Lymph nodes are located throughout your guinea pig's body, and their role is to filter out pathogens and aid white blood cells in destroying infectious organisms. Lymphadenitis is a bacterial infection that causes the lymph nodes to become inflamed, and this can be life-threatening for guinea pigs. Here's an overview of the causes, symptoms, diagnosis and treatment approach for lymphadenitis in guinea pigs:
Causes And Symptoms
It's not always possible to determine the cause of lymphadenitis, but guinea pigs can be exposed to the bacteria that cause this condition through contact with an infected guinea pig, unclean bedding or cuts on the surface of their skin. Additionally, nursing pups can contract the infection from drinking an infected mother's milk.
Symptoms of lymphadenitis include palpable swelling of the lymph nodes, which may be particularly evident on the neck and legs, and abscesses at the site of affected lymph nodes. Abscesses are pus-filled nodules that are at risk of bursting, and this can put your guinea pig at risk of blood poisoning, which can be fatal. Other symptoms of lymphadenitis include sinus and eye inflammation, breathing difficulties and blood in the urine.
Diagnosis and Treatment Approach
To diagnose lymphadenitis, your vet will examine your guinea pig and take a sample of fluid from their lymph nodes to be analysed. This can tell the vet what strain of bacteria is causing your guinea pig's symptoms and help them rule out other conditions that can cause similar symptoms. Blood samples may also be taken to check white blood cell levels and organ function.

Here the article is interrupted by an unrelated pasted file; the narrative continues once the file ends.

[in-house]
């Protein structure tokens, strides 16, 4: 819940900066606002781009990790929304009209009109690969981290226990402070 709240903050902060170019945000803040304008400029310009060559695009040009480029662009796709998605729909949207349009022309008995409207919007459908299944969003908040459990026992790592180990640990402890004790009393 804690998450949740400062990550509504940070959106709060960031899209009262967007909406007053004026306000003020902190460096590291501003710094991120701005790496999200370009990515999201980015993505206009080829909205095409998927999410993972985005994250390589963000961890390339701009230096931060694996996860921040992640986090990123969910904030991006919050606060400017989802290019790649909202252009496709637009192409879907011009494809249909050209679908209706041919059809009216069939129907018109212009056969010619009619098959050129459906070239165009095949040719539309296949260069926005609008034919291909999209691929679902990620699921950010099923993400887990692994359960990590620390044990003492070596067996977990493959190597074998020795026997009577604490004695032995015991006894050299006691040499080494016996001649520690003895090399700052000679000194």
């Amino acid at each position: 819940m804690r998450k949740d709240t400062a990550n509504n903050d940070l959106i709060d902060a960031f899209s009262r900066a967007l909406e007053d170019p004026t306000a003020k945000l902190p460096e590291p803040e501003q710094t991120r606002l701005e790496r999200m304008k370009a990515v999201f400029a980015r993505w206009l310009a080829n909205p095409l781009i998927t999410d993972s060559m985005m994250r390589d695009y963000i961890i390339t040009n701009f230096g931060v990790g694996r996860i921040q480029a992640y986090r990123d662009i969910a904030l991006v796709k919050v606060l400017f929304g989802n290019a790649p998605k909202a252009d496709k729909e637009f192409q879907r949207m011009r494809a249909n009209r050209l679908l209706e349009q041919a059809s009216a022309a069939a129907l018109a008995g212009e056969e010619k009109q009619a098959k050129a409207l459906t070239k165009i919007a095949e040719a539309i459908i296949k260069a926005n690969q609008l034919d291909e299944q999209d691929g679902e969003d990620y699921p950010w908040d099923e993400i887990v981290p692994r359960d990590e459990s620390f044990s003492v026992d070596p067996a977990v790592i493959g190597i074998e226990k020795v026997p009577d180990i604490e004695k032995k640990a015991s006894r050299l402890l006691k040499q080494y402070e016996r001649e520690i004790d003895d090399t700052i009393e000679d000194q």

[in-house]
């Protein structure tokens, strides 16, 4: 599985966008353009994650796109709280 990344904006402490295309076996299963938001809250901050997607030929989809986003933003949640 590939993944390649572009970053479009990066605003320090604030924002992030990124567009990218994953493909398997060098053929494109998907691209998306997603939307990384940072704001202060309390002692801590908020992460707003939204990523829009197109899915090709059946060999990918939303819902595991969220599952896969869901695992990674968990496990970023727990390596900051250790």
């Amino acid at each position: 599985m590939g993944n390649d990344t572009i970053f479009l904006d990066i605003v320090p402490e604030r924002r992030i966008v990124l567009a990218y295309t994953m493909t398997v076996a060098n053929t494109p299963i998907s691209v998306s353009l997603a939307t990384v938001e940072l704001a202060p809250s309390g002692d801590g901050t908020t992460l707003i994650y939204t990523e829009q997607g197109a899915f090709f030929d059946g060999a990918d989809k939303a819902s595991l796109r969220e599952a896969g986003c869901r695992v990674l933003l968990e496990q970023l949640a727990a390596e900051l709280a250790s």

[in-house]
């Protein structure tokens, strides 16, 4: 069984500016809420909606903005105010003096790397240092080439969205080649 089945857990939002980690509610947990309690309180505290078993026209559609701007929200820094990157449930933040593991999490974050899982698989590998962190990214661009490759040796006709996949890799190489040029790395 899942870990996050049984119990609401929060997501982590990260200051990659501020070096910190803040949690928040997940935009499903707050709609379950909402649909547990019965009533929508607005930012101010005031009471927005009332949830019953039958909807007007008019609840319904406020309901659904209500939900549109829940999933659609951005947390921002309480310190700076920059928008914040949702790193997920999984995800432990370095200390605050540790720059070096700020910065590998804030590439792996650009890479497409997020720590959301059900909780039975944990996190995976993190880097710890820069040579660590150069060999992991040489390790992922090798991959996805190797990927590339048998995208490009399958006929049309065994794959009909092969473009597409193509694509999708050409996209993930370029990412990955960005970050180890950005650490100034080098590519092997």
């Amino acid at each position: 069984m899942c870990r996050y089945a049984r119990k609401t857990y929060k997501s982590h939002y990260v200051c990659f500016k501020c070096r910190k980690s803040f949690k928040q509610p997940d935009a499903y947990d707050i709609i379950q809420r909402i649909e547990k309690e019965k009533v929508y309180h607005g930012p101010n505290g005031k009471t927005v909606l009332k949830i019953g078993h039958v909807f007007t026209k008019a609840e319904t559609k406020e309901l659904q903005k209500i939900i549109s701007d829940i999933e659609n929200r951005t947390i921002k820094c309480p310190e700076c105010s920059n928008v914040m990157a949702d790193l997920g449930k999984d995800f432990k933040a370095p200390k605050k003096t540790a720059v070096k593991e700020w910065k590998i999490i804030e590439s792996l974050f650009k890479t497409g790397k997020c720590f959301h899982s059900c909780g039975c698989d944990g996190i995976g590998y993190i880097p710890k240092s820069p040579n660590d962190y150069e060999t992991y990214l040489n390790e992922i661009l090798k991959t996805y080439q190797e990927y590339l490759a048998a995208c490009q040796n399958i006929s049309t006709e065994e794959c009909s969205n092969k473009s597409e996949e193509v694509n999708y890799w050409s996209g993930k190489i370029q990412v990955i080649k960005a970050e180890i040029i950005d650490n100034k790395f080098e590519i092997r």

Lymphadenitis is treated with antibiotics to kill of the offending bacteria, and your vet will need to surgically drain or remove any abscesses to allow inflammation to resolve and prevent the risk of blood poisoning. Inpatient care will be required until your guinea pig's wounds have healed, and you will need to thoroughly clean their living environment before you take them home to minimise the risk of any further infection.
If you have any other guinea pigs, they should be examined by your vet and monitored for signs of lymphadenitis. Your vet may advise you to keep your infected guinea pig separate from the others for a couple of weeks after they have been treated to ensure they have made a complete recovery and the infection has been eradicated.
If your guinea pig has any of the symptoms associated with lymphadenitis, schedule an urgent appointment with your vet to prevent unnecessary suffering.